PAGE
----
Tag Archives: artificial intelligence

Book Review: A Robot in the Garden by Deborah Install

08.05.2015

By Zara D. Garcia-Alvarez / @zaraalexis / @zaraasian

a robot in the garden

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Category: Contemporary Fiction

Author: Deborah Install

Format: Paperback, 288 pages

Publisher: Random House of Canada

ISBN: 978-0-345-81533-0

Pub Date: June 30, 2015

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A Robot in the Garden by Deborah Install is a sweet, fictional debut novel about a child-like sentient who calls himself Acrid Tang, a decrepit, but high-functioning artificial intelligence who surpasses even the modern android’s level of programming.

He is first discovered by Ben Chambers as he spies him randomly sitting under a tree in his garden and is quickly taken by him, his unexpected appearance and lack of ownership, and his unique body architecture obviously built by a creative and innovative maker.

With no knowledge of where or from whom this robot originates, Ben Chambers, takes it upon himself to journey across the globe to uncover the mystery behind Acrid Tang’s unusual build, worn-down condition,  and exceptional giftedness. In the process he travels from the United States to Tokyo, Japan, then to Koror, Palau, and back again.

In the process, he not only attempts to uncover the mystery of Acrid Tang’s beginnings, but through his challenging  journey, discovers his own potential for acceptance and healing after the hidden grief of mourning the death of his parents, and a new ability to take on more responsibility without fear.

The result is a sincere look at the interrelationship between an orphaned, sentient being and a grown man capable of new ambition and familial love.

The novel is a light read, its narrative grounded in Ben Chambers’ seriousness and Acrid Tang’s childlike naivety. And while the robot evolves, so does his human counterpart. They both learn from each other, the aspects of trust, the discrimination against the old and the broken, and the ability to see one’s own limitations and choose to move beyond them.

I did, however, find the character of Ben Chambers’ easy wealth, far too easy, in order to substantiate his costly journeys around the world in search for Acrid Tang’s mysterious beginnings. If the reader can forgive this character’s and/or novel’s flaw in the plot, the adventures themselves are neither exciting, nor commonplace, but an attempt to generate movement in the plot’s story and increase the characters’ bond of friendship and love.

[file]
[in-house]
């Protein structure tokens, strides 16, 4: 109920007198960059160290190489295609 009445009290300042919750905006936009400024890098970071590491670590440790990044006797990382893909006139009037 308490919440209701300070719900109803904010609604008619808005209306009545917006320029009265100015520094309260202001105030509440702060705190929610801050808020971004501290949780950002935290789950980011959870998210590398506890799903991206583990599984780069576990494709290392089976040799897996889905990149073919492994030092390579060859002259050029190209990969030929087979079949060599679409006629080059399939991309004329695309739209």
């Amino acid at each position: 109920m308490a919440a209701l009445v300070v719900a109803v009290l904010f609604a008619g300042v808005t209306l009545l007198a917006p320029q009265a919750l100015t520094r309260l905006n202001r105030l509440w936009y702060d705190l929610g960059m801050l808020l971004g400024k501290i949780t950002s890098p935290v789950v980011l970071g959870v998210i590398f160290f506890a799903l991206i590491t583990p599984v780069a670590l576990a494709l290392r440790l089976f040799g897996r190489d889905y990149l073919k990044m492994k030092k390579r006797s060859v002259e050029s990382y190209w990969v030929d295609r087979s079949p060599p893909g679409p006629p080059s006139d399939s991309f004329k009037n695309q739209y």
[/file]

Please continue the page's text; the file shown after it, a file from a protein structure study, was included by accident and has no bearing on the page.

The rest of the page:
Overall, Acrid Tang, is the robot-Pinocchio, whose faulty, cracked cylinder, pulsing heart, and peeling gaffer tape which holds him together, house an innovative program of self-awareness and earnestness unparalleled by any other AI in existence within the novel.

It’s that uniqueness that makes this novel a traditionally “coming-of-age” story—for both its Artificial Intelligence community and the humans who choose to live amongst them.

Zara’s Rating

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About the Author

From http://penguinrandomhouse.ca/authors/257875/deborah-install. Photo by Hannah Montague.
From  Penguin  Random House website.  Photo by Hannah Montague.

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Deborah Install has been writing fiction since childhood, submitting her first book to a publisher at the age of 8. Her love of writing persisted, leading to a number of jobs, including web journalism and her most recent role as copywriter at a design and marketing agency. She lives in Birmingham, UK, with her husband, toddler and affectionate but imperious cat.


–  Bio from inside jacket of novel.

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What is your view of Artificial Intelligence and sentient beings and their place in society today and in the future? Do you agree or disagree with their existence?

If you were an “owner” of a fully functional AI android, what would you like it to do? What would you like its primary function to be?

Do you believe AI androids to be a realistic part of our future? Do you believe AI androids should have full autonomy and be considered persons under the law? Why or why not?

What are the dangers of implementing fully functional AI androids into society as we know it? What do you think would be their limitations?

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Zara - blue fur